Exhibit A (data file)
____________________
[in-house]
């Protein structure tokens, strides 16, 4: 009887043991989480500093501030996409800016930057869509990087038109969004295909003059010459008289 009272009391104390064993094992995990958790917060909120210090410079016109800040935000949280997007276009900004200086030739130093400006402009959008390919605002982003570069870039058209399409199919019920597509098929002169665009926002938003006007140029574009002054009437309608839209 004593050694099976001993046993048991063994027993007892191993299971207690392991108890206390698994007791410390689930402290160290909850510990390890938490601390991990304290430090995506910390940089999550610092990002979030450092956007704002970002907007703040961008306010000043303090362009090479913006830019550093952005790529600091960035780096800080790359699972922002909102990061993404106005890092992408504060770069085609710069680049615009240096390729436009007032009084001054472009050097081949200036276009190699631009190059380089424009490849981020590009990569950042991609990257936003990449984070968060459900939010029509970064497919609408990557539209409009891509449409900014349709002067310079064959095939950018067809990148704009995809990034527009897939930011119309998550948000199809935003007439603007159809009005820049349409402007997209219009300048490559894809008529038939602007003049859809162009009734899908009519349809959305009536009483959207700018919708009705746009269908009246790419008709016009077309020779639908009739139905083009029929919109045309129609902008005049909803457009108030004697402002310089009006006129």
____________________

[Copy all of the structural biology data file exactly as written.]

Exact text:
[in-house]
């Protein structure tokens, strides 16, 4: 009887043991989480500093501030996409800016930057869509990087038109969004295909003059010459008289 009272009391104390064993094992995990958790917060909120210090410079016109800040935000949280997007276009900004200086030739130093400006402009959008390919605002982003570069870039058209399409199919019920597509098929002169665009926002938003006007140029574009002054009437309608839209 004593050694099976001993046993048991063994027993007892191993299971207690392991108890206390698994007791410390689930402290160290909850510990390890938490601390991990304290430090995506910390940089999550610092990002979030450092956007704002970002907007703040961008306010000043303090362009090479913006830019550093952005790529600091960035780096800080790359699972922002909102990061993404106005890092992408504060770069085609710069680049615009240096390729436009007032009084001054472009050097081949200036276009190699631009190059380089424009490849981020590009990569950042991609990257936003990449984070968060459900939010029509970064497919609408990557539209409009891509449409900014349709002067310079064959095939950018067809990148704009995809990034527009897939930011119309998550948000199809935003007439603007159809009005820049349409402007997209219009300048490559894809008529038939602007003049859809162009009734899908009519349809959305009536009483959207700018919708009705746009269908009246790419008709016009077309020779639908009739139905083009029929919109045309129609902008005049909803457009108030004697402002310089009006006129």